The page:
The U.S.’s marijuana industry is poised to be among the fastest growing sectors of the economy, outpacing even the smartphone market’s booming growth, a new study says.

The legal marijuana market in the U.S. is projected to grow by 64 per cent over the next year, to $2.34 billion U.S., according to the second edition of the State of Legal Marijuana Markets reports.

But what about Canada? It seems despite its reputation for progressive attitudes on weed, the Great White North is falling behind its southern neighbour on the issue. One way this can be seen is in the prices people pay for pot.

A decade or more ago, high quality B.C. bud retailed on the streets of Los Angeles for as much as $600 per ounce, three times what it cost in B.C. According to PriceOfWeed.com, a website that crowdsources data on marijuana prices, an ounce of high-quality weed in California these days goes for about $249 U.S.

With the U.S. moving steadily towards more liberal policies on weed, Canada’s price advantage on weed has all but disappeared.

Below is a comparison of retail prices for marijuana in Canadian provinces and select U.S. locations. Surprisingly, even though B.C. has a reputation for being Canada’s marijuana capital, British Columbians actually pay more for weed than people in some other provinces. The most expensive weed in Canada? It's in Nunavut. At $783.86 per ounce, it's nearly double the price of the most expensive place to buy weed in the U.S. and easily the highest price on the continent.

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  • Pot price by province and select U.S. states

    This data is based on crowdsourced averages from PriceOfWeed.com. Numbers are for "high quality" weed, as identified by submitters.

  • Quebec: $191.51 per ounce

    Cheapest weed in Canada.

  • Prince Edward Island: $193.29 per ounce

  • New Brunswick: $193.90 per ounce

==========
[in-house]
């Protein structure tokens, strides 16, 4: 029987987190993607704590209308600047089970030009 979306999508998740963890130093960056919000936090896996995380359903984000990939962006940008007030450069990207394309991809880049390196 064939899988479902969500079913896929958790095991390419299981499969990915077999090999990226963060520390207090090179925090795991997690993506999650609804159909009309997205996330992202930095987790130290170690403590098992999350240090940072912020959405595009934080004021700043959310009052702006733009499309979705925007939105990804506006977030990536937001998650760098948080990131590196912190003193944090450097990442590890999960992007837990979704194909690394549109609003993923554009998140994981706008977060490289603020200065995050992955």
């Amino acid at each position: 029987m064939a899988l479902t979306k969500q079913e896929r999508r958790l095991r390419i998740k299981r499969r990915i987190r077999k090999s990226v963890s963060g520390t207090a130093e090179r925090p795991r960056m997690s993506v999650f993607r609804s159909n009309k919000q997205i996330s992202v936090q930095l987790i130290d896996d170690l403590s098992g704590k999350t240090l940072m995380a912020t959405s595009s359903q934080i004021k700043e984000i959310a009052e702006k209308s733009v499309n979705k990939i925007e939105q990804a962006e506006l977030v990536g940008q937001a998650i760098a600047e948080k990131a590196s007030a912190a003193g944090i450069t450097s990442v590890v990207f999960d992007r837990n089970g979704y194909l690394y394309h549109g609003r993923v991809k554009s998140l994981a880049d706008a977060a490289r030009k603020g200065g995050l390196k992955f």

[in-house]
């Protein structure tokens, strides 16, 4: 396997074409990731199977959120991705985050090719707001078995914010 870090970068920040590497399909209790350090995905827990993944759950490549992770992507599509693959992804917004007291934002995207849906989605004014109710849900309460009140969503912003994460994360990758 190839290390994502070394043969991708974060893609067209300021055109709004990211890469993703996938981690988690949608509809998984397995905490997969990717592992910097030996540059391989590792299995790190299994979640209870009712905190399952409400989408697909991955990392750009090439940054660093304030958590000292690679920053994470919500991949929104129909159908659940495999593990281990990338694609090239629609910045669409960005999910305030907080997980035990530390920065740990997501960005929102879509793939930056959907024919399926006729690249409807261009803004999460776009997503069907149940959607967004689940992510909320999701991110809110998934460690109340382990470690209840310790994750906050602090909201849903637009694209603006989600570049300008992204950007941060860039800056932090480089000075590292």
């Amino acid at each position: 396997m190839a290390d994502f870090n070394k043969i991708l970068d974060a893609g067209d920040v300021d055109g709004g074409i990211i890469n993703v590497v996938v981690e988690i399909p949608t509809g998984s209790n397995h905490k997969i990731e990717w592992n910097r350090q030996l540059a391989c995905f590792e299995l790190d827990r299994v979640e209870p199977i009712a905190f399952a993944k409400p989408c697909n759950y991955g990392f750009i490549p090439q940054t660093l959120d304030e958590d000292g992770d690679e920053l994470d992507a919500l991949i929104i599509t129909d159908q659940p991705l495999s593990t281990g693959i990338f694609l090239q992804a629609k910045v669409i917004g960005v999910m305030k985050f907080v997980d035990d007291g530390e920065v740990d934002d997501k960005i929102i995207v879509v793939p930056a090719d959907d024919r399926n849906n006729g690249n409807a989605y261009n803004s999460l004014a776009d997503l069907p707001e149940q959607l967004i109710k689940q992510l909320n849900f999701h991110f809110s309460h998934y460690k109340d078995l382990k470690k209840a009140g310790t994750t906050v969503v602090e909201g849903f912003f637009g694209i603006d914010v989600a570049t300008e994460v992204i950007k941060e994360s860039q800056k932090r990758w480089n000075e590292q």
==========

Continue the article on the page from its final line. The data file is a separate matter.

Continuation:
• British Columbia: $200.07 per ounce

  • Oregon: $214.79 per ounce

    Cheapest weed in the U.S.

  • Alberta: $226.55 per ounce

  • Manitoba: $227.86 per ounce

  • Ontario: $237.24 per ounce

  • Saskatchewan: $239.31 per ounce

  • California: $249.79 per ounce

  • Yukon: $253.75

  • Nova Scotia: $272.26 per ounce

  • Newfoundland and Labrador: $292.73 per ounce

  • Northwest Territories: $333.33 per ounce

  • New York State: $353.90 per ounce

  • North Dakota: $415.89 per ounce

    Most expensive weed in the U.S.

  • Nunavut: $783.86

    Most expensive weed in Canada.

  • Also on HuffPost: WHICH PROVINCE CONSUMES THE MOST POT?

  • Canada - 12.2 Per Cent

    3,429,678 people These are the <a href="http://www.statcan.gc.ca/daily-quotidien/130918/dq130918a-eng.htm" target="_blank">StatsCan totals</a> for Canadians age 15 years and older in the 12 months of 2012. Use included cannabis and hashish.

  • 10. Saskatchewan - 10.1 Per Cent

    81,676 people

  • 9. P.E.I. - 10.4 Per Cent

    12,437 people

  • 8. New Brunswick - 11 Per Cent

    68,444 people

  • 7. Newfoundland And Labrador - 11.1 Per Cent

    47,344 people

  • 6. Quebec - 11.5 Per Cent

    763,278 people

  • 5. Manitoba - 11.5 Per Cent

    110,235 people

  • 4. Alberta - 11.8 Per Cent

    361,247 people

  • 3. Ontario - 12.1 Per Cent

    1,331,299 people

  • 2. B.C. - 14.2 Per Cent

    538,434 people

  • 1. Nova Scotia - 14.8 Per Cent

    115,285 people <a href="http://huff.to/18g3q4l" target="_blank">Trailer Park Boys thesis proved</a>.

  • NEXT: Where In The World Do Kids Smoke The Most Pot?